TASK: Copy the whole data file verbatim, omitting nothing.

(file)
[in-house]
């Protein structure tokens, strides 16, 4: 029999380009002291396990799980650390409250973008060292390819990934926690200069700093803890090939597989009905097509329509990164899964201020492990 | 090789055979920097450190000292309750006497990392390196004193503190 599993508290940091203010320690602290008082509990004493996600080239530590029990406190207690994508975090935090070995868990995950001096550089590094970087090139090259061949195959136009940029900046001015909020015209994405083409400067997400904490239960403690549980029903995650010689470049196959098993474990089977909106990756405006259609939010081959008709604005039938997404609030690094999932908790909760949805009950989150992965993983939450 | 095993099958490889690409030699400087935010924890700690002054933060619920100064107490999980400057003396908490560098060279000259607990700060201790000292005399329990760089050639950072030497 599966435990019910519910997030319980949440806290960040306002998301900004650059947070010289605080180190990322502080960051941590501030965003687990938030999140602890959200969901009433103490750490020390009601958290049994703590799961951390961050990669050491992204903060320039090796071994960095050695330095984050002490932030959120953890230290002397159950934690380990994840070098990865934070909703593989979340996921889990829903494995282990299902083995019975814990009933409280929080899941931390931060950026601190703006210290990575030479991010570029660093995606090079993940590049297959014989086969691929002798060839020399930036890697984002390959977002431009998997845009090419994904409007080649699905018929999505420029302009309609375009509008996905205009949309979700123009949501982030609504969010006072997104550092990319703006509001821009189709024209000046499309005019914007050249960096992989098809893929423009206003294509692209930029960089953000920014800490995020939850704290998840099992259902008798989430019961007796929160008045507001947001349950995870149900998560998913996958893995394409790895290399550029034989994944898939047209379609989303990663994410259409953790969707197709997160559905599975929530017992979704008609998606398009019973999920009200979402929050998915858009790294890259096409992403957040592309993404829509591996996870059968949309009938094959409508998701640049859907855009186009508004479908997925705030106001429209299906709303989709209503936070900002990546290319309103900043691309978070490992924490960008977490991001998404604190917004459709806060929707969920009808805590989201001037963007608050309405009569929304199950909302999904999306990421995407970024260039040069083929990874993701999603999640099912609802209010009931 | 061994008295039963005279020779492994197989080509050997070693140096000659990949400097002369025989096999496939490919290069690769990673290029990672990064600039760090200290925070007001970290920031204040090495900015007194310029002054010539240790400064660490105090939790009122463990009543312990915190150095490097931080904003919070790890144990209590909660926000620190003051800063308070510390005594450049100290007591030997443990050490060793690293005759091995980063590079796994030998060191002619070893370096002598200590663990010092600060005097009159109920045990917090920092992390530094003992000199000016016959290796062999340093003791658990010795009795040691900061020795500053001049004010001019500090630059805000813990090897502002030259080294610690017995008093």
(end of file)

[in-house]
């Protein structure tokens, strides 16, 4: 029999380009002291396990799980650390409250973008060292390819990934926690200069700093803890090939597989009905097509329509990164899964201020492990 | 090789055979920097450190000292309750006497990392390196004193503190 599993508290940091203010320690602290008082509990004493996600080239530590029990406190207690994508975090935090070995868990995950001096550089590094970087090139090259061949195959136009940029900046001015909020015209994405083409400067997400904490239960403690549980029903995650010689470049196959098993474990089977909106990756405006259609939010081959008709604005039938997404609030690094999932908790909760949805009950989150992965993983939450 | 095993099958490889690409030699400087935010924890700690002054933060619920100064107490999980400057003396908490560098060279000259607990700060201790000292005399329990760089050639950072030497 599966435990019910519910997030319980949440806290960040306002998301900004650059947070010289605080180190990322502080960051941590501030965003687990938030999140602890959200969901009433103490750490020390009601958290049994703590799961951390961050990669050491992204903060320039090796071994960095050695330095984050002490932030959120953890230290002397159950934690380990994840070098990865934070909703593989979340996921889990829903494995282990299902083995019975814990009933409280929080899941931390931060950026601190703006210290990575030479991010570029660093995606090079993940590049297959014989086969691929002798060839020399930036890697984002390959977002431009998997845009090419994904409007080649699905018929999505420029302009309609375009509008996905205009949309979700123009949501982030609504969010006072997104550092990319703006509001821009189709024209000046499309005019914007050249960096992989098809893929423009206003294509692209930029960089953000920014800490995020939850704290998840099992259902008798989430019961007796929160008045507001947001349950995870149900998560998913996958893995394409790895290399550029034989994944898939047209379609989303990663994410259409953790969707197709997160559905599975929530017992979704008609998606398009019973999920009200979402929050998915858009790294890259096409992403957040592309993404829509591996996870059968949309009938094959409508998701640049859907855009186009508004479908997925705030106001429209299906709303989709209503936070900002990546290319309103900043691309978070490992924490960008977490991001998404604190917004459709806060929707969920009808805590989201001037963007608050309405009569929304199950909302999904999306990421995407970024260039040069083929990874993701999603999640099912609802209010009931 | 061994008295039963005279020779492994197989080509050997070693140096000659990949400097002369025989096999496939490919290069690769990673290029990672990064600039760090200290925070007001970290920031204040090495900015007194310029002054010539240790400064660490105090939790009122463990009543312990915190150095490097931080904003919070790890144990209590909660926000620190003051800063308070510390005594450049100290007591030997443990050490060793690293005759091995980063590079796994030998060191002619070893370096002598200590663990010092600060005097009159109920045990917090920092992390530094003992000199000016016959290796062999340093003791658990010795009795040691900061020795500053001049004010001019500090630059805000813990090897502002030259080294610690017995008093």